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Old 11-12-2018, 08:16 PM
 
1,734 posts, read 1,954,117 times
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Quote:
Originally Posted by Hefe View Post
I actually considered Thailand for retirement for a while before nixing the idea. It does have several advantages for folks with a limited budget & an adventurous nature. First & foremost is financial - someone with only $1K monthly income can live a very acceptable & fine altho modest life. Someone with more money can roughly multiply 3X their net worth once they move there & live quite well in a modern tolerant nation that is a hub for regional travel.

There are pretty large Western expat centers in at least Chiang Mai, Phuket, Pattaya, Hua Hin & each has their own character much as The Villages, Las Vegas, Tucson & the Ozarks are reasonable financially but different "cultures" for retirees. The health care is mostly first rate, American trained board certified physicians in the cities, but they typically are cash. The costs are so low though that I have heard of guys having heart surgery, cash first, for less than it would cost in the US with coverage. One can also get international insurance.

The sex tourism is a thing but old dudes with only SS will have to find a real partner soon unless they want to go broke quick, some "older" & uneducated country women (probably with a kid or two) hook up with them for security that is probably impossible to find elsewhere. I think they figure they will outlive the old duffer & have his money for their old age. (I understand the real sex tourism is actually along the border towns by highways with truckers mostly from China.)

There is some tiny percentage of dead-enders that just drink themselves to death or homelessness... some have "accidents" from high-rise condos. But most are fine. I found Hua Hin & Chiang Mai to be hospitable for couples & even single women & lots of younger people are flocking to Chiang Mai in recent years.

I finally decided that hot & humid isn't my first choice & financially things are OK for elsewhere.
Thanks for the info! I was considering Chiang Mai as a place to reside for awhile, couple years, long enough to learn to speak another language or maybe two (I like taxonomy: grammar is largely taxonomic). I always liked learning languages. Knowing more than one or two gives you a completely different view of the world: more textured, more nuanced. What is it they say about Inuit languages? They have fifty different words for snow or some such.

My colleague went to Chiang Mai to set up an agreement for cloud servicing. He says it's at an elevation and never gets that hot and humid! He said he had thoughts about going native. I know this guy: he's an engineer like me, and as uncomfortable as I am in the 90/90 heat/humidity of Metro DC! Could last for a full 60 days in spurts, over here. For an engineer to go think about going native like that is an astonishment, based on my working experience.

About Chiang Mai: What're we talkin' about here? 95 heat 90 humidity, or less (please, much MUCH less!). If it's much, MUCH less I may go there as a base of operations while I attempt to learn some Thai language and some Mandarin. Don't laugh, please. One is NEVER too old to attempt to learn a new language, lol! Anyway, I like Mandarin characters. Brings out the artist in me. OK, not MUCH of an artist. But we can aspire, can't we?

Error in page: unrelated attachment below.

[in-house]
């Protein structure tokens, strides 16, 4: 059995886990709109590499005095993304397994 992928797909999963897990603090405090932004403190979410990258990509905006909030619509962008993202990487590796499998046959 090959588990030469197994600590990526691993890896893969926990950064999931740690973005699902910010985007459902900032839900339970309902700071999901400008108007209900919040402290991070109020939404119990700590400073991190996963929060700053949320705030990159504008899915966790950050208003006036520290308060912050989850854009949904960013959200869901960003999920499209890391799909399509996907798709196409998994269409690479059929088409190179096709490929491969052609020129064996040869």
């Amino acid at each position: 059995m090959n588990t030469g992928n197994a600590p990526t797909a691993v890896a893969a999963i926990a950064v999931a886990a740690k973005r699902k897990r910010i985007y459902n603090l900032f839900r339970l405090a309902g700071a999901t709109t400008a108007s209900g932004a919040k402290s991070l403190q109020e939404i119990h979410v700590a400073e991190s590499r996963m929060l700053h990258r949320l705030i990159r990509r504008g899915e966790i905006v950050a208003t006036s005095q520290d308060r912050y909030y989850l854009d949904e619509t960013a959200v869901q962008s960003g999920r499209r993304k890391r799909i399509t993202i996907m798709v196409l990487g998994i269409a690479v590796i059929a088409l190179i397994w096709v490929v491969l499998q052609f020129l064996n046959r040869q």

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Old 11-12-2018, 08:21 PM
 
1,734 posts, read 1,954,117 times
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Quote:
Originally Posted by lieqiang View Post
odanny it's a lot easier to be social these days because the internet makes it possible to discover groups or activities that suit you. In Chiang Mai there are all kinds of organizations that do everything from meet for lunch to chat, hiking in the hills around the city, investment clubs, foodie stuff, board games, etc. There is also volunteer stuff like helping get soi dogs sterilized, treated, and adopted.

My wife often goes to some over-40s expat ladies group that meets in some park where they walk then get coffee, I call it the menopause club which irritates her. I attend a language exchange every Saturday where I get to speak Chinese with folks from China but lots of people there just speak English and enjoy helping others practice while learning new things about other cultures and making friends.

There are modern malls, good movie theaters with same movies as in US played in English with Thai subtitles, and in a big benefit over Latin America endless streets, alleys, and markets to explore on foot without worry about security issues.
WOW, liequiang! That is really good info! Thank you so much for your generosity in knowledge!
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Old 11-12-2018, 11:51 PM
 
Location: Outside US
1,265 posts, read 499,110 times
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Quote:
Originally Posted by IWLC View Post
I was reading an article in the doctor's office the other day. It was about Americans who are lured by the promise of comfortable retirement on a Social Security check, in Thailand. Many, it seems, fall prey to the tourist bar life and quickly squander their monthly checks, become alcoholics and get evicted from their rentals. According to this, there is a growing problem of homeless Americans who have made themselves destitute and don't have the means to return to the US and, having given up everything to move to Thailand, have no place to return to. I wonder if it is something that happens in other dream cheap retirement destinations as well, or is the article sensationalizing a not-so-common problem. The scene of the drunk ex-pat hugging the bar in an exotic locale is almost a movie cliche isn't it?
These people (vast majority are guys) are fools.

They are not young fools, they are old fools.

They were dumb back home. People bring their baggage with them.

I've lived in South East Asia for 16 years.
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Old 11-14-2018, 01:58 AM
 
708 posts, read 166,637 times
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Originally Posted by Returning2USA View Post
These people (vast majority are guys) are fools.

They are not young fools, they are old fools.

They were dumb back home. People bring their baggage with them.

I've lived in South East Asia for 16 years.
Not to derail this post, but Iíve read your other postings. Are you still planning to return to the PNW?
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Old 11-14-2018, 11:42 AM
 
15,150 posts, read 19,808,585 times